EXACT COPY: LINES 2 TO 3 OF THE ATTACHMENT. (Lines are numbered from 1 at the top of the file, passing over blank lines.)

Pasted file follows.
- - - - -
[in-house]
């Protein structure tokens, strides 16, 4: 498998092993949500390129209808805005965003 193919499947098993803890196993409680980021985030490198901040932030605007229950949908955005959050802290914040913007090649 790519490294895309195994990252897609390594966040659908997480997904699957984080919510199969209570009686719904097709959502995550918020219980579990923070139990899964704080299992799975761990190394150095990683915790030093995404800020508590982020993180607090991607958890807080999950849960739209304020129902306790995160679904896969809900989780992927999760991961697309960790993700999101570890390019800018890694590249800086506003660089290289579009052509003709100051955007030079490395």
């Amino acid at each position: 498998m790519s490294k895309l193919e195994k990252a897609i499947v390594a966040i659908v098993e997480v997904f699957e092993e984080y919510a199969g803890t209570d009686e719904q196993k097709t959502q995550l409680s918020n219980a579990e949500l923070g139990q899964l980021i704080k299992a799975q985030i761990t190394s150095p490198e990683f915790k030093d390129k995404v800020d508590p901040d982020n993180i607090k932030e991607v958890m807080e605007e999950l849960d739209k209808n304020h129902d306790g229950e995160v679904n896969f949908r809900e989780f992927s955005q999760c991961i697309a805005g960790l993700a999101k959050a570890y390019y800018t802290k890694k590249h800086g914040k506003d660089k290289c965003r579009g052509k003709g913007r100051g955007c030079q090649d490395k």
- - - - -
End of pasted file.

């Protein structure tokens, strides 16, 4: 498998092993949500390129209808805005965003 193919499947098993803890196993409680980021985030490198901040932030605007229950949908955005959050802290914040913007090649 790519490294895309195994990252897609390594966040659908997480997904699957984080919510199969209570009686719904097709959502995550918020219980579990923070139990899964704080299992799975761990190394150095990683915790030093995404800020508590982020993180607090991607958890807080999950849960739209304020129902306790995160679904896969809900989780992927999760991961697309960790993700999101570890390019800018890694590249800086506003660089290289579009052509003709100051955007030079490395």
């Amino acid at each position: 498998m790519s490294k895309l193919e195994k990252a897609i499947v390594a966040i659908v098993e997480v997904f699957e092993e984080y919510a199969g803890t209570d009686e719904q196993k097709t959502q995550l409680s918020n219980a579990e949500l923070g139990q899964l980021i704080k299992a799975q985030i761990t190394s150095p490198e990683f915790k030093d390129k995404v800020d508590p901040d982020n993180i607090k932030e991607v958890m807080e605007e999950l849960d739209k209808n304020h129902d306790g229950e995160v679904n896969f949908r809900e989780f992927s955005q999760c991961i697309a805005g960790l993700a999101k959050a570890y390019y800018t802290k890694k590249h800086g914040k506003d660089k290289c965003r579009g052509k003709g913007r100051g955007c030079q090649d490395k």